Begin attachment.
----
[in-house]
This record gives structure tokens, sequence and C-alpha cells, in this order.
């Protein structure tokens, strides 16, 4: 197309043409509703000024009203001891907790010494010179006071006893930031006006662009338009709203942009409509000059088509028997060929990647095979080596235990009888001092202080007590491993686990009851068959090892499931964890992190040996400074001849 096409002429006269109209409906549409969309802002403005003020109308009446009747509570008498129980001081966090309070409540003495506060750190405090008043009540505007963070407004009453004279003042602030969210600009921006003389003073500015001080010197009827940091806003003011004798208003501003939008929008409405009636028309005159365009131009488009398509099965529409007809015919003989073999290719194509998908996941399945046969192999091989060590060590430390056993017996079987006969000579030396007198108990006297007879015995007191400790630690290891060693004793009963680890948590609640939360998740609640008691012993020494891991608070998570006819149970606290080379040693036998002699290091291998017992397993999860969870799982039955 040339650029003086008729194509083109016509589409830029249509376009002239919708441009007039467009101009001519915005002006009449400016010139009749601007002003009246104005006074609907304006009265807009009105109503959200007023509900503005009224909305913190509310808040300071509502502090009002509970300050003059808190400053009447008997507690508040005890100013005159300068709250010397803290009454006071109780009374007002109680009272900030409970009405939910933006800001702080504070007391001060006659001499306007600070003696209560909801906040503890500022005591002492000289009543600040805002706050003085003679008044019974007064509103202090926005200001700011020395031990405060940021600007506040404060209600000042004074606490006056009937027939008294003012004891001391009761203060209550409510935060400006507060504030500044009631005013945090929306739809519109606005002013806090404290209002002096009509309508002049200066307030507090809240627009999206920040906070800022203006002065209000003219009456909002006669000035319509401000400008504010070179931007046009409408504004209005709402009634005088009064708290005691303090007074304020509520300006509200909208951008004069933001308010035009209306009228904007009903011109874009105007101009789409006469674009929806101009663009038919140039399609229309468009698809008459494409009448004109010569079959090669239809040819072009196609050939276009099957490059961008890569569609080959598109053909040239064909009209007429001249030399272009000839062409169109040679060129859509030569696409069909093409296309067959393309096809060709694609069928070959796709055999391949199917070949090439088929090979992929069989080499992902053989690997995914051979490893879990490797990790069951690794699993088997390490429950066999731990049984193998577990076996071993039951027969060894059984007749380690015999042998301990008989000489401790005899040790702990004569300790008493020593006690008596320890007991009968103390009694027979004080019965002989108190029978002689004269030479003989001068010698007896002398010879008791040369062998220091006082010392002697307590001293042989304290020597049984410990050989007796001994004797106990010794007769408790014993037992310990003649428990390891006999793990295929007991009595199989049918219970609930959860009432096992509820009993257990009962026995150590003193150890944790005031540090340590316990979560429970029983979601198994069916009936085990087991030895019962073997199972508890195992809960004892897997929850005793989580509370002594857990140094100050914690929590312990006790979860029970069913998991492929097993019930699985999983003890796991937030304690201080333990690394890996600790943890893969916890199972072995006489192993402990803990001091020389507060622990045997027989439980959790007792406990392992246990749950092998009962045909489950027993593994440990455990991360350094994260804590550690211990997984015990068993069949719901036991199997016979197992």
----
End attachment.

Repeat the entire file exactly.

[in-house]
This record gives structure tokens, sequence and C-alpha cells, in this order.
């Protein structure tokens, strides 16, 4: 197309043409509703000024009203001891907790010494010179006071006893930031006006662009338009709203942009409509000059088509028997060929990647095979080596235990009888001092202080007590491993686990009851068959090892499931964890992190040996400074001849 096409002429006269109209409906549409969309802002403005003020109308009446009747509570008498129980001081966090309070409540003495506060750190405090008043009540505007963070407004009453004279003042602030969210600009921006003389003073500015001080010197009827940091806003003011004798208003501003939008929008409405009636028309005159365009131009488009398509099965529409007809015919003989073999290719194509998908996941399945046969192999091989060590060590430390056993017996079987006969000579030396007198108990006297007879015995007191400790630690290891060693004793009963680890948590609640939360998740609640008691012993020494891991608070998570006819149970606290080379040693036998002699290091291998017992397993999860969870799982039955 040339650029003086008729194509083109016509589409830029249509376009002239919708441009007039467009101009001519915005002006009449400016010139009749601007002003009246104005006074609907304006009265807009009105109503959200007023509900503005009224909305913190509310808040300071509502502090009002509970300050003059808190400053009447008997507690508040005890100013005159300068709250010397803290009454006071109780009374007002109680009272900030409970009405939910933006800001702080504070007391001060006659001499306007600070003696209560909801906040503890500022005591002492000289009543600040805002706050003085003679008044019974007064509103202090926005200001700011020395031990405060940021600007506040404060209600000042004074606490006056009937027939008294003012004891001391009761203060209550409510935060400006507060504030500044009631005013945090929306739809519109606005002013806090404290209002002096009509309508002049200066307030507090809240627009999206920040906070800022203006002065209000003219009456909002006669000035319509401000400008504010070179931007046009409408504004209005709402009634005088009064708290005691303090007074304020509520300006509200909208951008004069933001308010035009209306009228904007009903011109874009105007101009789409006469674009929806101009663009038919140039399609229309468009698809008459494409009448004109010569079959090669239809040819072009196609050939276009099957490059961008890569569609080959598109053909040239064909009209007429001249030399272009000839062409169109040679060129859509030569696409069909093409296309067959393309096809060709694609069928070959796709055999391949199917070949090439088929090979992929069989080499992902053989690997995914051979490893879990490797990790069951690794699993088997390490429950066999731990049984193998577990076996071993039951027969060894059984007749380690015999042998301990008989000489401790005899040790702990004569300790008493020593006690008596320890007991009968103390009694027979004080019965002989108190029978002689004269030479003989001068010698007896002398010879008791040369062998220091006082010392002697307590001293042989304290020597049984410990050989007796001994004797106990010794007769408790014993037992310990003649428990390891006999793990295929007991009595199989049918219970609930959860009432096992509820009993257990009962026995150590003193150890944790005031540090340590316990979560429970029983979601198994069916009936085990087991030895019962073997199972508890195992809960004892897997929850005793989580509370002594857990140094100050914690929590312990006790979860029970069913998991492929097993019930699985999983003890796991937030304690201080333990690394890996600790943890893969916890199972072995006489192993402990803990001091020389507060622990045997027989439980959790007792406990392992246990749950092998009962045909489950027993593994440990455990991360350094994260804590550690211990997984015990068993069949719901036991199997016979197992």